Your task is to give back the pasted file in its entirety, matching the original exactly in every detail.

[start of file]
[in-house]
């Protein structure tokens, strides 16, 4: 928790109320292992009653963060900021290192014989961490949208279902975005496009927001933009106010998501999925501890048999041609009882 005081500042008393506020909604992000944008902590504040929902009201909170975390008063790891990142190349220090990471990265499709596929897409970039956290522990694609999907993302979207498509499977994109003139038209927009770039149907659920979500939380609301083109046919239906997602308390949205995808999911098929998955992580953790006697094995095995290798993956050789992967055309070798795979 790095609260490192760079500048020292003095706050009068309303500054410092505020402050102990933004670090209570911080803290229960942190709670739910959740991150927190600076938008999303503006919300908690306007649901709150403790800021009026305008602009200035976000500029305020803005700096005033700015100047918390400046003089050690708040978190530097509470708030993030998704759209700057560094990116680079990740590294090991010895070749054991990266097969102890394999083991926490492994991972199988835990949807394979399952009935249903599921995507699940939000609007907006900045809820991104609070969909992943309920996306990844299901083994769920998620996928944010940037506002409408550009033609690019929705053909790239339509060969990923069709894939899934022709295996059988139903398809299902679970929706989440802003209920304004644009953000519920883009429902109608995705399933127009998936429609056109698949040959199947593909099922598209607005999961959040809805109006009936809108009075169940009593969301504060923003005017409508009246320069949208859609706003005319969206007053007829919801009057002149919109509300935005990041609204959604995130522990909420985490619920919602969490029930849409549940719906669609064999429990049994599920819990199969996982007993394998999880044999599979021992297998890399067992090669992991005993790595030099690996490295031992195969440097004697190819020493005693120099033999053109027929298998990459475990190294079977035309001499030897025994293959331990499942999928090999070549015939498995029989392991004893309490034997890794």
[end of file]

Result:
[in-house]
């Protein structure tokens, strides 16, 4: 928790109320292992009653963060900021290192014989961490949208279902975005496009927001933009106010998501999925501890048999041609009882 005081500042008393506020909604992000944008902590504040929902009201909170975390008063790891990142190349220090990471990265499709596929897409970039956290522990694609999907993302979207498509499977994109003139038209927009770039149907659920979500939380609301083109046919239906997602308390949205995808999911098929998955992580953790006697094995095995290798993956050789992967055309070798795979 790095609260490192760079500048020292003095706050009068309303500054410092505020402050102990933004670090209570911080803290229960942190709670739910959740991150927190600076938008999303503006919300908690306007649901709150403790800021009026305008602009200035976000500029305020803005700096005033700015100047918390400046003089050690708040978190530097509470708030993030998704759209700057560094990116680079990740590294090991010895070749054991990266097969102890394999083991926490492994991972199988835990949807394979399952009935249903599921995507699940939000609007907006900045809820991104609070969909992943309920996306990844299901083994769920998620996928944010940037506002409408550009033609690019929705053909790239339509060969990923069709894939899934022709295996059988139903398809299902679970929706989440802003209920304004644009953000519920883009429902109608995705399933127009998936429609056109698949040959199947593909099922598209607005999961959040809805109006009936809108009075169940009593969301504060923003005017409508009246320069949208859609706003005319969206007053007829919801009057002149919109509300935005990041609204959604995130522990909420985490619920919602969490029930849409549940719906669609064999429990049994599920819990199969996982007993394998999880044999599979021992297998890399067992090669992991005993790595030099690996490295031992195969440097004697190819020493005693120099033999053109027929298998990459475990190294079977035309001499030897025994293959331990499942999928090999070549015939498995029989392991004893309490034997890794």